Proposal for licensed food bazaar in Mong Kok worthy of support

The plan to turn Macpherson Park into an eating centre for three nights over the Lunar New Year will benefit both hawkers and visitors, though care must be taken not to inconvenience local residents

PUBLISHED : Thursday, 15 December, 2016, 12:32am
UPDATED : Thursday, 15 December, 2016, 5:55am

It says something when an idea as simple as a temporary food bazaar becomes a point of contention. Like the Lunar New Year fairs across the city, the outdoor bazaar in a Mong Kok playground proposed by the government is expected to cause some disturbance to local residents. But that does not justify killing off the proposal. After all, the venue would accommodate just 40 hawkers for three evenings. With proper management and control, the project could bring more benefits than drawbacks.

Mong Kok residents, investors give thumbs down to plan for legal food bazaar

Food hawkers have been taking to the city’s streets for decades, be it to make a living or just for some quick money. They usually turn out in Mong Kok and other busy areas after hours and take advantage of the relatively slack law enforcement during the new year. Illegal as it is, the smorgasbord of snacks on offer is what makes the city’s street food culture so special. It also fills the stomach of hungry revellers when many restaurants and eateries close during the festive season.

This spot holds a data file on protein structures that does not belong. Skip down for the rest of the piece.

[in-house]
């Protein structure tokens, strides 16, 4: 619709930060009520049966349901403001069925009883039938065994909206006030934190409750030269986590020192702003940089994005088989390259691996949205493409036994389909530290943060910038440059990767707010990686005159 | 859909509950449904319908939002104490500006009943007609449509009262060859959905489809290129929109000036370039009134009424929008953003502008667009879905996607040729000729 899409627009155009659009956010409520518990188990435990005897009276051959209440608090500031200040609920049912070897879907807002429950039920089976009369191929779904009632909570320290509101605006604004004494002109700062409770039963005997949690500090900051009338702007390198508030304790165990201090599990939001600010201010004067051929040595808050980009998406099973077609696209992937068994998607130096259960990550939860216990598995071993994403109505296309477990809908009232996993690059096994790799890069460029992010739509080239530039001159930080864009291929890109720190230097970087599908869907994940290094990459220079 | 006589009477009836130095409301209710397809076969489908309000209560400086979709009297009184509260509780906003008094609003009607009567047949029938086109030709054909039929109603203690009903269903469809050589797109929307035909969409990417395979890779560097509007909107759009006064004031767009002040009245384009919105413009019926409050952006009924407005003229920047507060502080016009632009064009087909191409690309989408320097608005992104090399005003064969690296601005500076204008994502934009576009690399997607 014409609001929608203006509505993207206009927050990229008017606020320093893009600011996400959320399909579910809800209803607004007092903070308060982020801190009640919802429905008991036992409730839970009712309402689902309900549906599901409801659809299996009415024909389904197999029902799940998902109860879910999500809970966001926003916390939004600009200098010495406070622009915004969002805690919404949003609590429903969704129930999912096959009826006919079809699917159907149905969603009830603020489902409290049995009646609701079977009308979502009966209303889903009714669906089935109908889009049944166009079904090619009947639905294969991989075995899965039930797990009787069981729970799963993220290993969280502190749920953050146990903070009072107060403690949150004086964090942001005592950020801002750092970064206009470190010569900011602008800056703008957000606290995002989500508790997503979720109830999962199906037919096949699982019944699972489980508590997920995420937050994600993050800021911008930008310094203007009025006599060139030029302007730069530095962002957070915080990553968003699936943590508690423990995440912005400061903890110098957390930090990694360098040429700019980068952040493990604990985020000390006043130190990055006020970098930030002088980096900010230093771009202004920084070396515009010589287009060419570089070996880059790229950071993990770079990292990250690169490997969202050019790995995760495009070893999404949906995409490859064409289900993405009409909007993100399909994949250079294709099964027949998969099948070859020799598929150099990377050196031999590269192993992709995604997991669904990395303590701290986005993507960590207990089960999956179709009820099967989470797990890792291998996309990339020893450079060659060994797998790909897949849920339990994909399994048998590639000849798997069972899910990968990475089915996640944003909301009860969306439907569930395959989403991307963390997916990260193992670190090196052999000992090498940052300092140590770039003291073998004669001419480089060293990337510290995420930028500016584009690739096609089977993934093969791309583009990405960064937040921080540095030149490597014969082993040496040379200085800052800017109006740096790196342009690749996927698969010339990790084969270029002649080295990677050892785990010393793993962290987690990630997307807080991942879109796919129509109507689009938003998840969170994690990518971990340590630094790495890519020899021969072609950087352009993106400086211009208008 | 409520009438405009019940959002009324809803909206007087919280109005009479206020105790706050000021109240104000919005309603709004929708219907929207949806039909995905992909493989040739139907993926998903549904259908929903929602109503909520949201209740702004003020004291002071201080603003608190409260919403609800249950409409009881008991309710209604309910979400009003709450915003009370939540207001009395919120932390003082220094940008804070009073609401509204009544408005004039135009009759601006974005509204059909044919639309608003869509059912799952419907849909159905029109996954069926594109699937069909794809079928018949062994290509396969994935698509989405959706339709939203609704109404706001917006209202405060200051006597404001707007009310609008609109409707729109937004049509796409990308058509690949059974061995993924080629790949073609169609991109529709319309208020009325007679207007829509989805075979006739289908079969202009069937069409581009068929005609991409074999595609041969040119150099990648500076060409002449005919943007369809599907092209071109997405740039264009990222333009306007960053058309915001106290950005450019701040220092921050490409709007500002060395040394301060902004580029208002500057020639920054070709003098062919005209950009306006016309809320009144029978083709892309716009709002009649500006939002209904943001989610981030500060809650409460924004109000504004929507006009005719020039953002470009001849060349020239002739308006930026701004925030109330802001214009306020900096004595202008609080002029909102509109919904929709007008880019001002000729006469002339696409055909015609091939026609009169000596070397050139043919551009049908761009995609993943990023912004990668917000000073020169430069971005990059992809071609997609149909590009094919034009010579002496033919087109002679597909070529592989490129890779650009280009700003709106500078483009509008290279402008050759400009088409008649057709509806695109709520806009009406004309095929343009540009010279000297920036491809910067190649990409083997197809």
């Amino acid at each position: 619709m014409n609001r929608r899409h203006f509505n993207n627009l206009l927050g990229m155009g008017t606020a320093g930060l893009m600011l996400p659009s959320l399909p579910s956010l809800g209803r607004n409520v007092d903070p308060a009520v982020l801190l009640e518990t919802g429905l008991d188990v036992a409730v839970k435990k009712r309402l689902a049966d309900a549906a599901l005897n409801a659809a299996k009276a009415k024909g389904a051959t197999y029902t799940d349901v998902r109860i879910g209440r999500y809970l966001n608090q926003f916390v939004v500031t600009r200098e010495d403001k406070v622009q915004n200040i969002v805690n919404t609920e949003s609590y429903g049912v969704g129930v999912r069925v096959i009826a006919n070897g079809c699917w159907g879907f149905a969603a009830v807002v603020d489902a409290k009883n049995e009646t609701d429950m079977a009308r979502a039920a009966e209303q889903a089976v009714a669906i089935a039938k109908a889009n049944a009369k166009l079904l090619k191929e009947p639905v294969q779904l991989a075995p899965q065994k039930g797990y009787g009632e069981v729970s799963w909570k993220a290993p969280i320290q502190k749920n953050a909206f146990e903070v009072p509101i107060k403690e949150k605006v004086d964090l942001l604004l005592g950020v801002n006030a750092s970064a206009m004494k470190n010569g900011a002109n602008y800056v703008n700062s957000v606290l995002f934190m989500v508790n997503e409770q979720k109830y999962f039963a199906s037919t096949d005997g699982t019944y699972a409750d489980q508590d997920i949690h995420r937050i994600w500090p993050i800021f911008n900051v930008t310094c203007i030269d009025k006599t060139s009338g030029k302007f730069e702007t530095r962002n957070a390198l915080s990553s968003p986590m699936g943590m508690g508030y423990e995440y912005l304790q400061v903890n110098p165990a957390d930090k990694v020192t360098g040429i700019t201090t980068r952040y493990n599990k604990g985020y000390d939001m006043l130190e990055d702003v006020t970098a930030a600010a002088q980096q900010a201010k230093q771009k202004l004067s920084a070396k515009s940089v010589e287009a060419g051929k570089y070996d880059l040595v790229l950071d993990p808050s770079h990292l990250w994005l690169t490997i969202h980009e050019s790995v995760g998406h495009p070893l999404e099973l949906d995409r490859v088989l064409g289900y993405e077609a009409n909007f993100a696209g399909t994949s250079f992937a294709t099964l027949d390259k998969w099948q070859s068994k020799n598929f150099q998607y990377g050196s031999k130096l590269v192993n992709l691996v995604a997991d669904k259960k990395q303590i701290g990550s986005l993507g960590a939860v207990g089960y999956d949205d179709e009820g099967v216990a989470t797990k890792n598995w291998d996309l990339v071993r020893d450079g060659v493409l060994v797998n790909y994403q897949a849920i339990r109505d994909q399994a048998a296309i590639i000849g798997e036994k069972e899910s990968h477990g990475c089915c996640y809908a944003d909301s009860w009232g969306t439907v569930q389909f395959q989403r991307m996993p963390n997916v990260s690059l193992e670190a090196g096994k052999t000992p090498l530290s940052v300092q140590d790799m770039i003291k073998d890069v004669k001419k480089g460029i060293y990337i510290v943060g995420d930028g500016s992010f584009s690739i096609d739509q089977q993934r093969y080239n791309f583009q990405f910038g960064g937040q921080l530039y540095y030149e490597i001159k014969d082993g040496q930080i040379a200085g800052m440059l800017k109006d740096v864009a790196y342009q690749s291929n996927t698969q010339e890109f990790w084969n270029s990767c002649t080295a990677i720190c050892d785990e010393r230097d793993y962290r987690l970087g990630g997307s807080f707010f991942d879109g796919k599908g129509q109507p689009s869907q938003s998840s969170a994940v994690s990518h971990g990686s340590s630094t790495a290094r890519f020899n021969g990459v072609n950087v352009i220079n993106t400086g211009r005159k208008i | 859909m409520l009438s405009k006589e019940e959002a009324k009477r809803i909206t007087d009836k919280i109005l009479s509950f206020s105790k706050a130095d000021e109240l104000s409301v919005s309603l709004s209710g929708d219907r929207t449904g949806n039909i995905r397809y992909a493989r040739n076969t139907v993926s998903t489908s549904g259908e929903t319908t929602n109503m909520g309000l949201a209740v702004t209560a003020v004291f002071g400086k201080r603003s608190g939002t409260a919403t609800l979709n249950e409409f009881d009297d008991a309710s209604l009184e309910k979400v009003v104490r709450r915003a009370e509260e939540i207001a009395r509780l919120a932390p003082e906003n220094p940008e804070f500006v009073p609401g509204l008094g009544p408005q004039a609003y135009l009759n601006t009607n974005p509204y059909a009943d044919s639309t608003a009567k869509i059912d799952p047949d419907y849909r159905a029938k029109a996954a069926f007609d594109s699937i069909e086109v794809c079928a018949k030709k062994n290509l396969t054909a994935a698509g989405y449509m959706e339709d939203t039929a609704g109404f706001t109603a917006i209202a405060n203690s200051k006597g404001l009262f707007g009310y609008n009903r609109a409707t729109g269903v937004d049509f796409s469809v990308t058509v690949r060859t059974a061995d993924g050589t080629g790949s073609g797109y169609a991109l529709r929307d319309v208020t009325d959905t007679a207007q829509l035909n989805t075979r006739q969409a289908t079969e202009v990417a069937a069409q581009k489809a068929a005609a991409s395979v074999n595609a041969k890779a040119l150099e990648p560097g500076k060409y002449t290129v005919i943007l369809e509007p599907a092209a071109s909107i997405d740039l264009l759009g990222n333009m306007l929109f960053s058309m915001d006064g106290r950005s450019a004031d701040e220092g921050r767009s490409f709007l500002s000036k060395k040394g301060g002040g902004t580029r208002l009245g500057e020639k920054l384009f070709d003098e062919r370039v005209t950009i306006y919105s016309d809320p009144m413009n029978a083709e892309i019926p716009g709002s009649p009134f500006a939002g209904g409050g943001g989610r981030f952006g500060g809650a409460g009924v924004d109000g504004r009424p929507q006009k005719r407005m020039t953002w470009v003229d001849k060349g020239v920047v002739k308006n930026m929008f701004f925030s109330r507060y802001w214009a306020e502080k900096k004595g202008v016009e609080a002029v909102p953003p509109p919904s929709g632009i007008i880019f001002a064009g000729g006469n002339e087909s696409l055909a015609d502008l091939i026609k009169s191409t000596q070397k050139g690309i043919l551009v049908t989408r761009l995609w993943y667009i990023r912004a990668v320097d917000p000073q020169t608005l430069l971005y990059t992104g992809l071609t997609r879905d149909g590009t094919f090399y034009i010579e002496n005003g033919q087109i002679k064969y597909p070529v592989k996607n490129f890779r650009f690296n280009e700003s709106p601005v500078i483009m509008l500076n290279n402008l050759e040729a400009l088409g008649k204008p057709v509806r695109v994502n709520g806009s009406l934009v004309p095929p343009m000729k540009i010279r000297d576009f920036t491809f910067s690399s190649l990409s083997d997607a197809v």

The tradition had been going along well until this February, when a crackdown by the Food and Environmental Hygiene Department triggered violence that came to be known as the Mong Kok riot. Some 80 arrests were made while about 130 people were injured during the clashes. The minister in charge of the city’s hygiene denied that the latest proposal was aimed at pre-empting a repeat of such mayhem. But that does little to win over critics who are convinced by the theory.

It is true that hawkers may still make an appearance with or without the bazaar. But an authorised outdoor food location would give an option to those who are willing to foot the licensing fee in return for a reprieve from law enforcement. Under the proposal, some 40 hawkers would be able to prepare food, but without naked flames, inside the Macpherson Playground until 2am for three nights over the Lunar New Year. As long as they can make money, the idea will have appeal. Revellers would also be able to satisfy their taste buds in an organised environment.

For once, government would do well by doing nothing

But officials may need to consider expanding the capacity to cater for more small vendors, lest the bazaar only benefit food chains rather than individuals. Similar to the flower markets that set up in different districts in the run up to Lunar New Year’s eve, the food bazaar would also be created for the public good.

More options have since been floated. Should the department go ahead with any proposal, it should consider all possible measures to minimise the inconvenience to the neighbourhood. Other districts can follow the model in future if it proves to be popular.